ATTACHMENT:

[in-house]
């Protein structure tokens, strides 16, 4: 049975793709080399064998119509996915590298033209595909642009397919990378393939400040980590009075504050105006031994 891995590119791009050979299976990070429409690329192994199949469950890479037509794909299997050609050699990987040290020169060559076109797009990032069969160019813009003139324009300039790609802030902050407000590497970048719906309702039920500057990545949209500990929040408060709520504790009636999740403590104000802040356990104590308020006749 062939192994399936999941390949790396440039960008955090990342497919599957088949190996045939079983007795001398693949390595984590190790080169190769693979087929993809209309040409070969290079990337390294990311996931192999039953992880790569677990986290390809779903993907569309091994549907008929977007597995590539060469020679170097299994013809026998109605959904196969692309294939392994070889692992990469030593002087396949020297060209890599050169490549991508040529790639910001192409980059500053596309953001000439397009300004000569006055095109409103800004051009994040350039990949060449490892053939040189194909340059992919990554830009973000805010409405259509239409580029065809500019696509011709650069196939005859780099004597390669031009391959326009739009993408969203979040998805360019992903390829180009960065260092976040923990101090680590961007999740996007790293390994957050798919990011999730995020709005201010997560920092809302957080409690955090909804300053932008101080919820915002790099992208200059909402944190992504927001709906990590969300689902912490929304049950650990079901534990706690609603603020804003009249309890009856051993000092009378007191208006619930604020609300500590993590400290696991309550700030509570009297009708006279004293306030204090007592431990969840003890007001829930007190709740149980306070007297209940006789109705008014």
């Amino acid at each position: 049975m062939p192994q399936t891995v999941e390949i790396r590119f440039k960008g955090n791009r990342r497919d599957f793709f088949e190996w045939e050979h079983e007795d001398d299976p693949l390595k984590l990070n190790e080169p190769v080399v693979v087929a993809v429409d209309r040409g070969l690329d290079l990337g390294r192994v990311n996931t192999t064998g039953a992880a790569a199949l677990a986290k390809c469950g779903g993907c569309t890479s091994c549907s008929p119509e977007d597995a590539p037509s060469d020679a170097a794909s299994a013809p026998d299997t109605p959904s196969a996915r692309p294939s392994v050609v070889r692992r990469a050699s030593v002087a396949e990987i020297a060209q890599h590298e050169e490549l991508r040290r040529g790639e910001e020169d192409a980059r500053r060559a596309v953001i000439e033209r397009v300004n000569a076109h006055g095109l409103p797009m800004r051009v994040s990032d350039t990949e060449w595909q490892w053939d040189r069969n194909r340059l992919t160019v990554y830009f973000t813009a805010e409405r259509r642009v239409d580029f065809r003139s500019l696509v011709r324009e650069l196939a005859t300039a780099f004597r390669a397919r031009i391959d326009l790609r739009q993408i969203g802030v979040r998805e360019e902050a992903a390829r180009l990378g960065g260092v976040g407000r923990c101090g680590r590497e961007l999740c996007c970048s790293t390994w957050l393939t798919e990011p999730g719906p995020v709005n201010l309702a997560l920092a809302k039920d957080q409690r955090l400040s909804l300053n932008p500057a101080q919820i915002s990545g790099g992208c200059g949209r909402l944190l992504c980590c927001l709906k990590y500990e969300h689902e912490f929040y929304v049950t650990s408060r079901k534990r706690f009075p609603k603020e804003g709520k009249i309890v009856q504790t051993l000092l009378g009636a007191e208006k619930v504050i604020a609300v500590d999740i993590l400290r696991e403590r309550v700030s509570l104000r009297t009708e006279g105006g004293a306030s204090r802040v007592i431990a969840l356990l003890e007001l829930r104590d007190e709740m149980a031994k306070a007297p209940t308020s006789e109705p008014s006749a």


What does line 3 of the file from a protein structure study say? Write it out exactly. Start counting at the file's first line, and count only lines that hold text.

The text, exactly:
């Amino acid at each position: 049975m062939p192994q399936t891995v999941e390949i790396r590119f440039k960008g955090n791009r990342r497919d599957f793709f088949e190996w045939e050979h079983e007795d001398d299976p693949l390595k984590l990070n190790e080169p190769v080399v693979v087929a993809v429409d209309r040409g070969l690329d290079l990337g390294r192994v990311n996931t192999t064998g039953a992880a790569a199949l677990a986290k390809c469950g779903g993907c569309t890479s091994c549907s008929p119509e977007d597995a590539p037509s060469d020679a170097a794909s299994a013809p026998d299997t109605p959904s196969a996915r692309p294939s392994v050609v070889r692992r990469a050699s030593v002087a396949e990987i020297a060209q890599h590298e050169e490549l991508r040290r040529g790639e910001e020169d192409a980059r500053r060559a596309v953001i000439e033209r397009v300004n000569a076109h006055g095109l409103p797009m800004r051009v994040s990032d350039t990949e060449w595909q490892w053939d040189r069969n194909r340059l992919t160019v990554y830009f973000t813009a805010e409405r259509r642009v239409d580029f065809r003139s500019l696509v011709r324009e650069l196939a005859t300039a780099f004597r390669a397919r031009i391959d326009l790609r739009q993408i969203g802030v979040r998805e360019e902050a992903a390829r180009l990378g960065g260092v976040g407000r923990c101090g680590r590497e961007l999740c996007c970048s790293t390994w957050l393939t798919e990011p999730g719906p995020v709005n201010l309702a997560l920092a809302k039920d957080q409690r955090l400040s909804l300053n932008p500057a101080q919820i915002s990545g790099g992208c200059g949209r909402l944190l992504c980590c927001l709906k990590y500990e969300h689902e912490f929040y929304v049950t650990s408060r079901k534990r706690f009075p609603k603020e804003g709520k009249i309890v009856q504790t051993l000092l009378g009636a007191e208006k619930v504050i604020a609300v500590d999740i993590l400290r696991e403590r309550v700030s509570l104000r009297t009708e006279g105006g004293a306030s204090r802040v007592i431990a969840l356990l003890e007001l829930r104590d007190e709740m149980a031994k306070a007297p209940t308020s006789e109705p008014s006749a």